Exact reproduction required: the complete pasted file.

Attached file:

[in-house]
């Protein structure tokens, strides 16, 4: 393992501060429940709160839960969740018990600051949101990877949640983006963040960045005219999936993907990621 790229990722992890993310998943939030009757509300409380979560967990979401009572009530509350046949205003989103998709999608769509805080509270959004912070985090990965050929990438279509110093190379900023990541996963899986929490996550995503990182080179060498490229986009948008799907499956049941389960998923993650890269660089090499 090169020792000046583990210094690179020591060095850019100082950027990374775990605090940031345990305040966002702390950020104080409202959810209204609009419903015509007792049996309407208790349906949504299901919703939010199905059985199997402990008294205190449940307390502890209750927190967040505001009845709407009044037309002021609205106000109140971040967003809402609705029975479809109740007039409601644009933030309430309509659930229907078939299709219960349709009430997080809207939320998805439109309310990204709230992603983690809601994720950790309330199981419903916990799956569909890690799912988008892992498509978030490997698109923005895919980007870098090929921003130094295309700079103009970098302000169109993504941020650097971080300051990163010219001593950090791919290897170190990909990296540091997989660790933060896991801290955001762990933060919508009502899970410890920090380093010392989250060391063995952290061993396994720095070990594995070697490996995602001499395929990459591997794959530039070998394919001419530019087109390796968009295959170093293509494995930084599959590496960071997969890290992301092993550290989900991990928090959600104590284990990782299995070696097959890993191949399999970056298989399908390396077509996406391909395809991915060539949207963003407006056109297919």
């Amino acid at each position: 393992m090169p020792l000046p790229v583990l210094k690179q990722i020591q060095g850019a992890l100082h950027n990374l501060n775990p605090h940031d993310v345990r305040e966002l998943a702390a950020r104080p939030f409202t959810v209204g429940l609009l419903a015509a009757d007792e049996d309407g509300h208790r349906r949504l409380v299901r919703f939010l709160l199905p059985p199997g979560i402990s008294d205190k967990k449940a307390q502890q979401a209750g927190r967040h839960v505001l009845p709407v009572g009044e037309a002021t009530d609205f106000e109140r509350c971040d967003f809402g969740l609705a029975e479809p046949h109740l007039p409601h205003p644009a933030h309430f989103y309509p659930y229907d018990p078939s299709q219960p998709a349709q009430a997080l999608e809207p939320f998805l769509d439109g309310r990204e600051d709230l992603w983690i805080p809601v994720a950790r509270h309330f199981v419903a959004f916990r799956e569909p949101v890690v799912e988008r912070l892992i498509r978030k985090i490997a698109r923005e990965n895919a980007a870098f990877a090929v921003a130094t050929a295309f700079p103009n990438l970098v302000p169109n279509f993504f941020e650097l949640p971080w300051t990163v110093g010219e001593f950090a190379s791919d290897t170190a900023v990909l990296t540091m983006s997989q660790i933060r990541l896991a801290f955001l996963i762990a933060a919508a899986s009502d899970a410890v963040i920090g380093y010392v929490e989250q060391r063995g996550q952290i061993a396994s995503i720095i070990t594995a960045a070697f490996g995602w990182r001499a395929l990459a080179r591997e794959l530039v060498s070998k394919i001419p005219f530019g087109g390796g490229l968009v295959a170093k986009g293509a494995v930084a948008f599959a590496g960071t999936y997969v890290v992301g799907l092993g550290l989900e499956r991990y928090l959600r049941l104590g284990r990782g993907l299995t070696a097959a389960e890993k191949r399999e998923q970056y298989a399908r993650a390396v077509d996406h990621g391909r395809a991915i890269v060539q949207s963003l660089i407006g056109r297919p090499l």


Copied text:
[in-house]
């Protein structure tokens, strides 16, 4: 393992501060429940709160839960969740018990600051949101990877949640983006963040960045005219999936993907990621 790229990722992890993310998943939030009757509300409380979560967990979401009572009530509350046949205003989103998709999608769509805080509270959004912070985090990965050929990438279509110093190379900023990541996963899986929490996550995503990182080179060498490229986009948008799907499956049941389960998923993650890269660089090499 090169020792000046583990210094690179020591060095850019100082950027990374775990605090940031345990305040966002702390950020104080409202959810209204609009419903015509007792049996309407208790349906949504299901919703939010199905059985199997402990008294205190449940307390502890209750927190967040505001009845709407009044037309002021609205106000109140971040967003809402609705029975479809109740007039409601644009933030309430309509659930229907078939299709219960349709009430997080809207939320998805439109309310990204709230992603983690809601994720950790309330199981419903916990799956569909890690799912988008892992498509978030490997698109923005895919980007870098090929921003130094295309700079103009970098302000169109993504941020650097971080300051990163010219001593950090791919290897170190990909990296540091997989660790933060896991801290955001762990933060919508009502899970410890920090380093010392989250060391063995952290061993396994720095070990594995070697490996995602001499395929990459591997794959530039070998394919001419530019087109390796968009295959170093293509494995930084599959590496960071997969890290992301092993550290989900991990928090959600104590284990990782299995070696097959890993191949399999970056298989399908390396077509996406391909395809991915060539949207963003407006056109297919």
């Amino acid at each position: 393992m090169p020792l000046p790229v583990l210094k690179q990722i020591q060095g850019a992890l100082h950027n990374l501060n775990p605090h940031d993310v345990r305040e966002l998943a702390a950020r104080p939030f409202t959810v209204g429940l609009l419903a015509a009757d007792e049996d309407g509300h208790r349906r949504l409380v299901r919703f939010l709160l199905p059985p199997g979560i402990s008294d205190k967990k449940a307390q502890q979401a209750g927190r967040h839960v505001l009845p709407v009572g009044e037309a002021t009530d609205f106000e109140r509350c971040d967003f809402g969740l609705a029975e479809p046949h109740l007039p409601h205003p644009a933030h309430f989103y309509p659930y229907d018990p078939s299709q219960p998709a349709q009430a997080l999608e809207p939320f998805l769509d439109g309310r990204e600051d709230l992603w983690i805080p809601v994720a950790r509270h309330f199981v419903a959004f916990r799956e569909p949101v890690v799912e988008r912070l892992i498509r978030k985090i490997a698109r923005e990965n895919a980007a870098f990877a090929v921003a130094t050929a295309f700079p103009n990438l970098v302000p169109n279509f993504f941020e650097l949640p971080w300051t990163v110093g010219e001593f950090a190379s791919d290897t170190a900023v990909l990296t540091m983006s997989q660790i933060r990541l896991a801290f955001l996963i762990a933060a919508a899986s009502d899970a410890v963040i920090g380093y010392v929490e989250q060391r063995g996550q952290i061993a396994s995503i720095i070990t594995a960045a070697f490996g995602w990182r001499a395929l990459a080179r591997e794959l530039v060498s070998k394919i001419p005219f530019g087109g390796g490229l968009v295959a170093k986009g293509a494995v930084a948008f599959a590496g960071t999936y997969v890290v992301g799907l092993g550290l989900e499956r991990y928090l959600r049941l104590g284990r990782g993907l299995t070696a097959a389960e890993k191949r399999e998923q970056y298989a399908r993650a390396v077509d996406h990621g391909r395809a991915i890269v060539q949207s963003l660089i407006g056109r297919p090499l």